iOS Week: Separate your concerns!

You may have heard about dependency injection. I’ve written about it before, but I wanted to briefly discuss a simple, effective way of applying this principle to your apps. Essentially, views shouldn’t contain any business logic, view controllers are views, therefore view controllers shouldn’t contain any business logic. View controllers should instead ask a sibling object for the data. This sibling object can be many forms, but the two most effective forms are ViewModel and DataController. With ViewModel, each view controller has a view model class. The view model class does all the heavy lifting and has a reference to the view, abstracted as a protocol. The view model then calls methods on the view via the protocol.

To illustrate this, below is a very simple example.

Screen Shot 2018-03-28 at 08.36.59.png

Now all our database accessing, web service requests, etc, all sit in the view model. The view model then calls functions on the view via the AwesomeView protocol. So now we have a dumb reusable view controller.

The second way of separating concerns like this is through a data controller. A data controller is essentially exactly the same as a view model – don’t worry! The difference being that a the relationship is different. With view model, each view controller has a one to one relationship with a view model. With data controller, a collection of view controllers share a single data controller (this collection of view controllers will be a flow in your application). Since the data controller now can’t have a view property on it, it must instead communicate via closures. Again, here’s a simple example:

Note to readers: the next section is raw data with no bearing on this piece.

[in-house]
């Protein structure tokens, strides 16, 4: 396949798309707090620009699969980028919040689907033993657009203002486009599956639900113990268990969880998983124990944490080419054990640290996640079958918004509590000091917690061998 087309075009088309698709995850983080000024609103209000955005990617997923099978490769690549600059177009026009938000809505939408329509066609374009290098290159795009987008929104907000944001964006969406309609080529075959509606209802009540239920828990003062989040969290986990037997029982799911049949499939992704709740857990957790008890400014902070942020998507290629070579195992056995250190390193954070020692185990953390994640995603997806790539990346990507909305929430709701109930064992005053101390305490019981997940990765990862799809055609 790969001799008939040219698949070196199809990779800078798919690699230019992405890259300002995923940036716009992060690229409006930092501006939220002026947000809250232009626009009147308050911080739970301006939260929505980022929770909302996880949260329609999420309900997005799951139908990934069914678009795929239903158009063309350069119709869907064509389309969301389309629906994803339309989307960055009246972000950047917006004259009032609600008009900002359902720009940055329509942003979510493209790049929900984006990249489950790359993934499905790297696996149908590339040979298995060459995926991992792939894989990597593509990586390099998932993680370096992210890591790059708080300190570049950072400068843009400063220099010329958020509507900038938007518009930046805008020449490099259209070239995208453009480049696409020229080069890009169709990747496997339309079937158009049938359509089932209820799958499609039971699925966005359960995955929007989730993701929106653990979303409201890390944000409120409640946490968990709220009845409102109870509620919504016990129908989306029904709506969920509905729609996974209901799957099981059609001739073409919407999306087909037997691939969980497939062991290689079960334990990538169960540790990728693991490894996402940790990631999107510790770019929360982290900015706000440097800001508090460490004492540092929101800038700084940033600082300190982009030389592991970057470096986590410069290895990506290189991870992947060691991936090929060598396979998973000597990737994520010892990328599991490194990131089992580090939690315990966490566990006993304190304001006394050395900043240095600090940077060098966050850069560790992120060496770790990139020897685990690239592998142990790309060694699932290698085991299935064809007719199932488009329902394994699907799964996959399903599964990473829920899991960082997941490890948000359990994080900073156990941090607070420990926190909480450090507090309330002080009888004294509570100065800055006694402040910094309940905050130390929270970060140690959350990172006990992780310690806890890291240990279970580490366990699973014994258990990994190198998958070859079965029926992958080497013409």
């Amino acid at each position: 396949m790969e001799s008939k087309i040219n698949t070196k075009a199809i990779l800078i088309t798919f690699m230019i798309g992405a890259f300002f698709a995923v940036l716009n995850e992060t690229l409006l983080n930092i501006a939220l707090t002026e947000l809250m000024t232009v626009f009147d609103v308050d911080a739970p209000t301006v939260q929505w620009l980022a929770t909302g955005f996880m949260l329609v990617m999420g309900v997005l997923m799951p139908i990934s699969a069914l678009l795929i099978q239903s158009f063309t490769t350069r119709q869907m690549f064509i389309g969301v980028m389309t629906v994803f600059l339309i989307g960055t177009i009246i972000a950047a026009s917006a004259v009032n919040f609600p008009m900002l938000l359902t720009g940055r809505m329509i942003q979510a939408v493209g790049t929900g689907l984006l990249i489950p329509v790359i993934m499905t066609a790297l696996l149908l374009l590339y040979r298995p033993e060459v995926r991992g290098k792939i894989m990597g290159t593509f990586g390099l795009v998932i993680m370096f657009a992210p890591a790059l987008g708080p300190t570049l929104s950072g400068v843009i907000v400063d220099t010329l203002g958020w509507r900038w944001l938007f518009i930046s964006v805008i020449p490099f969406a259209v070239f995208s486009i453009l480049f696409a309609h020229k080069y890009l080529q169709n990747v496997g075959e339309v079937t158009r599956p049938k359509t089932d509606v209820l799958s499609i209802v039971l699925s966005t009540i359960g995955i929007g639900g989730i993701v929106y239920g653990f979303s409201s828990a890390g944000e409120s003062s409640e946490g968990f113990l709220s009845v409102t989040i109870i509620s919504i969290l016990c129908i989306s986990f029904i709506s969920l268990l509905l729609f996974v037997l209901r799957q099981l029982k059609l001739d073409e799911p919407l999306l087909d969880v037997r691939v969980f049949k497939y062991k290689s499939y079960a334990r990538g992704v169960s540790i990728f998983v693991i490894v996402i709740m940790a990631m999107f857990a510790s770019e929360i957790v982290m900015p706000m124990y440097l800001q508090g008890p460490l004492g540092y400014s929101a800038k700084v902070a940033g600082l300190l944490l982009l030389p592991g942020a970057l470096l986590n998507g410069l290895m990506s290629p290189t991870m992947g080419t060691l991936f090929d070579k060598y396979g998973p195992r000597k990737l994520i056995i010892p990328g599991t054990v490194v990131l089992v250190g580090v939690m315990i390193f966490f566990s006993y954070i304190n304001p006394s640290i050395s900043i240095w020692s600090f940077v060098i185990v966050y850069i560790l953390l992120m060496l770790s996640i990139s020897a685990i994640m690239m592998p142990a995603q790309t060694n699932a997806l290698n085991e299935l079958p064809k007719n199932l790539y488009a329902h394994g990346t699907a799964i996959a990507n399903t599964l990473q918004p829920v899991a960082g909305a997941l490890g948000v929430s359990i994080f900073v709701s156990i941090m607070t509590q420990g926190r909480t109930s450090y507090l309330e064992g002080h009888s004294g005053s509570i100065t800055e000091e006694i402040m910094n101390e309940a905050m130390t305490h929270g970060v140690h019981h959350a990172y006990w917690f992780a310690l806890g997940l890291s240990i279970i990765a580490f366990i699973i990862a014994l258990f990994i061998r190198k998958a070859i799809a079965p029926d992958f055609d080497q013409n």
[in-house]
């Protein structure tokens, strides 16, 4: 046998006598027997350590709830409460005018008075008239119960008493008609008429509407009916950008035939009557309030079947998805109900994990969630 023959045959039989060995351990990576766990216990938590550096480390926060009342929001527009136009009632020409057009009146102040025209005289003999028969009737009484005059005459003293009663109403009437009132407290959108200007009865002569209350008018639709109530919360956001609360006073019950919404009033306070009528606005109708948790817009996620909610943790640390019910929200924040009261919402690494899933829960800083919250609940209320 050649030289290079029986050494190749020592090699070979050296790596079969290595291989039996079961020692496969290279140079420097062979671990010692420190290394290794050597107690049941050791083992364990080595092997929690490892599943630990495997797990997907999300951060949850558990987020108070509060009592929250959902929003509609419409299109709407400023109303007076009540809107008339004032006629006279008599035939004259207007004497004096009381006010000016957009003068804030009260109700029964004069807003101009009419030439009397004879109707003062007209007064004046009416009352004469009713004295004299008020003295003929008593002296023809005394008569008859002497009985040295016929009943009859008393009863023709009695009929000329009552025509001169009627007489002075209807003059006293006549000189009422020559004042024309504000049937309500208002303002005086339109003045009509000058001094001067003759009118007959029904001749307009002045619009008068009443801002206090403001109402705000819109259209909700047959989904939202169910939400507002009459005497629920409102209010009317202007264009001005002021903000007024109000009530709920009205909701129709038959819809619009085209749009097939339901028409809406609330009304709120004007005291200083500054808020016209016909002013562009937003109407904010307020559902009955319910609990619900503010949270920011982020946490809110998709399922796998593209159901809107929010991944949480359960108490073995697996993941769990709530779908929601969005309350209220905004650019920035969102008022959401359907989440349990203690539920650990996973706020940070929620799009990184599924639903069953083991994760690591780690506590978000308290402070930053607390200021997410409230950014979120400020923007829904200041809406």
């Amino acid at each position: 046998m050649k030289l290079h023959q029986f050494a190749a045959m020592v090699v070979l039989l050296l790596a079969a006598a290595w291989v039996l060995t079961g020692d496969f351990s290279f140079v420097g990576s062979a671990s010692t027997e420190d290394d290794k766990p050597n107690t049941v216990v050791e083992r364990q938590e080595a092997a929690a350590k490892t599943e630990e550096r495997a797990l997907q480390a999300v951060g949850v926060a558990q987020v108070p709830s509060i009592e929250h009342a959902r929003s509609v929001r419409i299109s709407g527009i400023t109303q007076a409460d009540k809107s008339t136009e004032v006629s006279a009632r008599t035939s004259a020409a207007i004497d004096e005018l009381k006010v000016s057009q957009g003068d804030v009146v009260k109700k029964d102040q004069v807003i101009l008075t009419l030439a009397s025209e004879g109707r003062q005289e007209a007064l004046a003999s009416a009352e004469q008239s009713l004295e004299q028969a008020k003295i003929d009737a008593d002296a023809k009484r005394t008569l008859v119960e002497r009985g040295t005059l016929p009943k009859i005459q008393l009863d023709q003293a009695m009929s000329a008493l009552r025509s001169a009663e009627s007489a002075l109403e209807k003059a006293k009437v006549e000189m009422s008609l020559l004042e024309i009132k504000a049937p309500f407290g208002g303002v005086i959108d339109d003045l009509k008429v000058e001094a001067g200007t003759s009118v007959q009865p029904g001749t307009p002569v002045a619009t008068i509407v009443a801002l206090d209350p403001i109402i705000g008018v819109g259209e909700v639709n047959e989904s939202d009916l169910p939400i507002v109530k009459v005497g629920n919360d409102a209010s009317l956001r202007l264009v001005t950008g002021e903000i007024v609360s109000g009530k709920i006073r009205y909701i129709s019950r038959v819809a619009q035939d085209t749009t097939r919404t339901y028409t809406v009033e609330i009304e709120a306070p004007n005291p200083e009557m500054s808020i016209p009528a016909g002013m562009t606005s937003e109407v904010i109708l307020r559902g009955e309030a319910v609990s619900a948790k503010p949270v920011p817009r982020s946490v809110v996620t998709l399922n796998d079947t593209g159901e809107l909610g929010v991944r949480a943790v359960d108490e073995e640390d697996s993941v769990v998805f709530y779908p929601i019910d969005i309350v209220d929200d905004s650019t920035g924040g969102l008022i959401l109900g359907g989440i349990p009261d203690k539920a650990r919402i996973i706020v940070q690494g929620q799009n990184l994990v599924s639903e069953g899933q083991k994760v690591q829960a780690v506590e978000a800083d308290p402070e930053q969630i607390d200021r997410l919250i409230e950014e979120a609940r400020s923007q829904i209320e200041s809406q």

Screen Shot 2018-03-28 at 08.42.39.png

In this way, the view controllers calls methods on the data controller and the data controller passes something back for the view to use. This is a little less separated compared to view model, but there’s a lot less boiler plate setup and views can still be pretty serrated if done right.

Ok so that’s a brief of separation of concerns. Now let’s look at how we can use dependency injection to inject these dependencies into our view controllers. You see how in both examples the view controller creates an instance of the view model or data controller? That’s the bad bit. See, now we can’t control what the view controller uses. It will always use that implementation. We can’t inject a mock version for testing, or even for development. For example, say you’re building against an API spec but the API isn’t online yet. You want to be able to inject dependencies into your view controllers. But there’s a problem, because view controllers are (typically) instantiated from storyboards. When this happens, we can’t pass arguments into a view controller’s init method.

The best solution I’ve found is to create a module. The inspiration comes from Dagger 2, a dependency injection framework for Android. Essentially you create a module for each group of things, and when the view controller asks the module for a dependency, the module provides it.

Screen Shot 2018-03-28 at 09.00.29.png


The difference now is that rather than creating an instance of our data controller in our view controller, the view controller instead asks the DataModule struct for it. Now, everything that wants AwesomeDataControllerConformable asks the DataModule for it, meaning we can very easily return a mock implementation if we want.

You can apply the same principle for view models, by creating a ViewModelModule struct and having functions that take the view as an argument and return the view model implementation you want.

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